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    Home Education

    Geography, Google, and You: a Primer on Making Blank Maps

    July 27, 2016 by Lynn Hunt

    [dropcap]W[/dropcap]hen I was a child, I was given a map of the world to hang in my bedroom. It was a rather large map, showing all the countries in different colors, along with their capitols and other major cities marked. I’m not sure what my parents hoped would come of this gift, but I’m sure they did not imagine its ultimate application.

    I ended up hanging it at the back of my closet.

    Now this might seem a strange place to hang a map (and indeed it was). After all, one cannot study a map that is hidden by a rack of shirts and pants. Nevertheless, it was a perfectly logical place to hang the map, according to my twelve-year-old mind. After all, our family owned a dartboard.

    I’m sure you can see where this is going.

    It took my mother some time to realize what I had been doing to the wall at the back of the closet. But she inevitably discovered the hundreds of tiny holes in the map which perfectly corresponded to hundreds of tiny holes in the wall. Being a good Christian lady, her tongue was kept in check that day. I have not yet dared to ask what passed through her mind, though, as I’m sure it involved many strongly worded reprimands.

     

    In this tutorial, you'll learn everything you need to know about using Google Maps to create blank maps. It's a map hack to end all map hacks!

     

    As educators, the lesson to be learned here is not that children and maps do not mix (although some supervision might be in order). Rather, the lesson is all about a child’s imagination. You see, my twelve-year-old self was not interested in reviewing names of countries and their capitals. This young boy was instead raining down missile strikes on our mortal enemies (this young boy was also thankful that the U.S.S.R. was large enough for an unskilled dart-thrower to hit the target more often than not). There are many places where Charlotte Mason stresses the importance of imagination during the study of geography. For instance, in Volume 1 she says:

    Most of us have spent hours over the drudgery of memorizing geography lessons, but how much do we remember? We only remember the pleasant descriptions we heard from friends who visited Europe, or some things from The Voyages of Captain Cook, or some other adventure. And that’s how children should learn geography. To be educational, the child’s mind must be filled with ideas.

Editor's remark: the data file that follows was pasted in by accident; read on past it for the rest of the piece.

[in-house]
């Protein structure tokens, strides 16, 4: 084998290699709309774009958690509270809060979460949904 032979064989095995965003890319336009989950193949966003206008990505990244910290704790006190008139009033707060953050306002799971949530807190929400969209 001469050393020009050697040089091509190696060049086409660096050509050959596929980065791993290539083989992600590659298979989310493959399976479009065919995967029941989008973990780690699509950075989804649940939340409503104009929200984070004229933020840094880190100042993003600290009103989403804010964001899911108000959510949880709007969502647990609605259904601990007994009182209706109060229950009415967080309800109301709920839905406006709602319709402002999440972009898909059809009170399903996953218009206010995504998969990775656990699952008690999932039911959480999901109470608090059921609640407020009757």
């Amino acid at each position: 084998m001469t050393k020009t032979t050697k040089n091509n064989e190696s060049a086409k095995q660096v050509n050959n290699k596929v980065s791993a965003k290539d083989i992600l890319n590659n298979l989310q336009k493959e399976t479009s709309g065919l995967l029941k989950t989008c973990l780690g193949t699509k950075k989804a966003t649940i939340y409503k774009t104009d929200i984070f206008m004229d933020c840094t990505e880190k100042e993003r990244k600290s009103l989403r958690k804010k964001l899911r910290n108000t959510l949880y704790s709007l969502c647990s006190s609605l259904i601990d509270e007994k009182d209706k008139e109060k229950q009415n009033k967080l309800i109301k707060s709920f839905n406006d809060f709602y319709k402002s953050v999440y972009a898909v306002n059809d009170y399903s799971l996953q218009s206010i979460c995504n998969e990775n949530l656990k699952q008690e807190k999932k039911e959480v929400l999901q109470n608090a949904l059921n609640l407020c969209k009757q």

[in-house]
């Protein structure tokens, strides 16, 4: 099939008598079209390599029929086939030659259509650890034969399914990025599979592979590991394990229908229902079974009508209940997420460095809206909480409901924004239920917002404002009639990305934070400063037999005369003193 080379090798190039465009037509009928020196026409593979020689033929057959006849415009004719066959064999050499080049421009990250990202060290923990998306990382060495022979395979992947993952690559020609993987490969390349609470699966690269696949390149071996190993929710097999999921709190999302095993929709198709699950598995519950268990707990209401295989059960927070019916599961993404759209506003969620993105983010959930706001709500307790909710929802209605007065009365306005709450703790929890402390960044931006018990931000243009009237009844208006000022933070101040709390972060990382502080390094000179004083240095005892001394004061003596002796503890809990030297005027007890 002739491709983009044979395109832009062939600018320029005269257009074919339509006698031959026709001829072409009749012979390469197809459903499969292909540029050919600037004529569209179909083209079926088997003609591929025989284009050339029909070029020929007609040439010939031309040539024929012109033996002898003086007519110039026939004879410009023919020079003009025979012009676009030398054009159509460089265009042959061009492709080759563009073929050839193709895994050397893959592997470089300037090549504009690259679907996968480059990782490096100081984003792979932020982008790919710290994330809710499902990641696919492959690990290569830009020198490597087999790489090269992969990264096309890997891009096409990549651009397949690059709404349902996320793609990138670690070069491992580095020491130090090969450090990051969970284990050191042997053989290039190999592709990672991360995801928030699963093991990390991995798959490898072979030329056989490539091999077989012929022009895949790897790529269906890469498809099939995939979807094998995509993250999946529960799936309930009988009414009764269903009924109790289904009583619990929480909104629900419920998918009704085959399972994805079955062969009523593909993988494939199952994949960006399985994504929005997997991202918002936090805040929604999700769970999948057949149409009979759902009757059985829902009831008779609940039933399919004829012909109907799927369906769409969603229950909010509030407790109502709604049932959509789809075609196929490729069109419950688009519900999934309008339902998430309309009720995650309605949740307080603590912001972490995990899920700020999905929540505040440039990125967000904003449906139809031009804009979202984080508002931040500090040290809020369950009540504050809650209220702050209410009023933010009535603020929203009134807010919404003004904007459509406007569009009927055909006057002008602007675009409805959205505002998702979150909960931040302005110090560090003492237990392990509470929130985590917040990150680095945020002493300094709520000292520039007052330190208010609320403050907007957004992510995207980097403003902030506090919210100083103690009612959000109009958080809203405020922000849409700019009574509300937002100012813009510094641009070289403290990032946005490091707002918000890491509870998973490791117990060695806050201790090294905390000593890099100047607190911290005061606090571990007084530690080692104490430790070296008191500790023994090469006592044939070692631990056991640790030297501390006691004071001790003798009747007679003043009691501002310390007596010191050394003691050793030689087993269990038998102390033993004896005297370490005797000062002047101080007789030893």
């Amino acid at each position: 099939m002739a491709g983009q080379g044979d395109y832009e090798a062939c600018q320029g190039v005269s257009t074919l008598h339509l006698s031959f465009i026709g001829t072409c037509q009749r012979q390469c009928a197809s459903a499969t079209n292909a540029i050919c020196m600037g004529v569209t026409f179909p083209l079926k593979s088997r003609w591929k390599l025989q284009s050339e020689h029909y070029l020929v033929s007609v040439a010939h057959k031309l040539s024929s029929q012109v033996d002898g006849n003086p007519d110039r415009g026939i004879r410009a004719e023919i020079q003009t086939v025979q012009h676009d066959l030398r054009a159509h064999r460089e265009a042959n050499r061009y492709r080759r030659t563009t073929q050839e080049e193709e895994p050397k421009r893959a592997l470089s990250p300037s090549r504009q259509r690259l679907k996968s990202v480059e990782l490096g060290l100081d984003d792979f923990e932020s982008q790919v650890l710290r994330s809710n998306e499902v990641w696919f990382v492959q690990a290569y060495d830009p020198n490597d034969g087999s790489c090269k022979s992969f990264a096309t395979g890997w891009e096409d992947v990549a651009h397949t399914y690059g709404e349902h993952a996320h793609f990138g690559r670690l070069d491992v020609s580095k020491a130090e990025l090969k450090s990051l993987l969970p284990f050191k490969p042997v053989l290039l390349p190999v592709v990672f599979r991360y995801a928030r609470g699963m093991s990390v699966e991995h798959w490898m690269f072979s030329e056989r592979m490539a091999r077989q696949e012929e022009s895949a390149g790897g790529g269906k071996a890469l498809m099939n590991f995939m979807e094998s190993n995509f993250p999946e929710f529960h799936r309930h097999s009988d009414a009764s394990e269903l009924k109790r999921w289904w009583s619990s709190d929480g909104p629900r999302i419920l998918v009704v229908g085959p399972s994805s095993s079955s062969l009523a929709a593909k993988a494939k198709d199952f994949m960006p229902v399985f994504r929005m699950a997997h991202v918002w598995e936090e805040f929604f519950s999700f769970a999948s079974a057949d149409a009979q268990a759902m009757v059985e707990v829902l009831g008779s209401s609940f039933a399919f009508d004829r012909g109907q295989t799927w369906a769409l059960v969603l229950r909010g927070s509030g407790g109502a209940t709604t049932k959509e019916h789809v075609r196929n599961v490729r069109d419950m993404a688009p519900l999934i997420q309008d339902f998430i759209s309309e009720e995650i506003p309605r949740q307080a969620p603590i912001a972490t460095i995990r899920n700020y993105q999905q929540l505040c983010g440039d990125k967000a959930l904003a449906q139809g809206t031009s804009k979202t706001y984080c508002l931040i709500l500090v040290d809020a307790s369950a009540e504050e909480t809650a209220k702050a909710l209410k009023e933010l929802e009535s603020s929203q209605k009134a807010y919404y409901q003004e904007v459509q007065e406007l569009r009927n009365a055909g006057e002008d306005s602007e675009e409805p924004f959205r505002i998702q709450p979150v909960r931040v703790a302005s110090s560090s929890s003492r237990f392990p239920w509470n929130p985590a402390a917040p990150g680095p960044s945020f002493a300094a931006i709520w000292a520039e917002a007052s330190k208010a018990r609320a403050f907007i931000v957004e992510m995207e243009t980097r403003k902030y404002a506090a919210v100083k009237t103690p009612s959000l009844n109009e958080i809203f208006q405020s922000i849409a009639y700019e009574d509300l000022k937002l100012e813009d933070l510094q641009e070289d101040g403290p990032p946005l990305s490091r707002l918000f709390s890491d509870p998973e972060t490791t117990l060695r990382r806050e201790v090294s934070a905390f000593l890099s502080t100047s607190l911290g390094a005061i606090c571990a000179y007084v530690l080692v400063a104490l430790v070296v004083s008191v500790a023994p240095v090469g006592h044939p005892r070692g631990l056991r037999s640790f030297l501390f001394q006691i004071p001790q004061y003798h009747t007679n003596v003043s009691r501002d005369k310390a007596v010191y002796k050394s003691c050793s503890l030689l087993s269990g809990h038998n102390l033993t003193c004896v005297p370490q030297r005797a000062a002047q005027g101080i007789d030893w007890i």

The way to harness a child’s imagination during the study of geography was laid out in five simple steps in a Parent’s Review article (this article was written in response to a question about giving boys things to do with their hands). Here are the relevant portions:

    1. Sell for waste paper all the Geographies you and your pupils may chance to have. (Wow! Tell us how you really feel, Dr. Quick.)
    2. Aim at establishing points of interest for yourself, and then see if you cannot get others to share your interest.
    3. Connect everything with persons
    4. Let your pupils … make a sketch map in which his course is marked.
    5. Carefully avoid all ‘useful information;’ just give your pupils what you have found interesting, and what they find interesting.

    Much has already been said about this method, but today I will be focusing on something called a “sketch-map”. Think of the sketch-map as a geography diary. It’s a place for students to record their curiosities and observations about a place as they hear descriptions about it. Often it involves tracing the protagonist’s journey. This is best accomplished using a blank (unlabeled) map. From what I’ve read, older students were required to draw their own blank maps. If that sounds a bit intimidating (or if you have younger students), you might want to give them a starter map.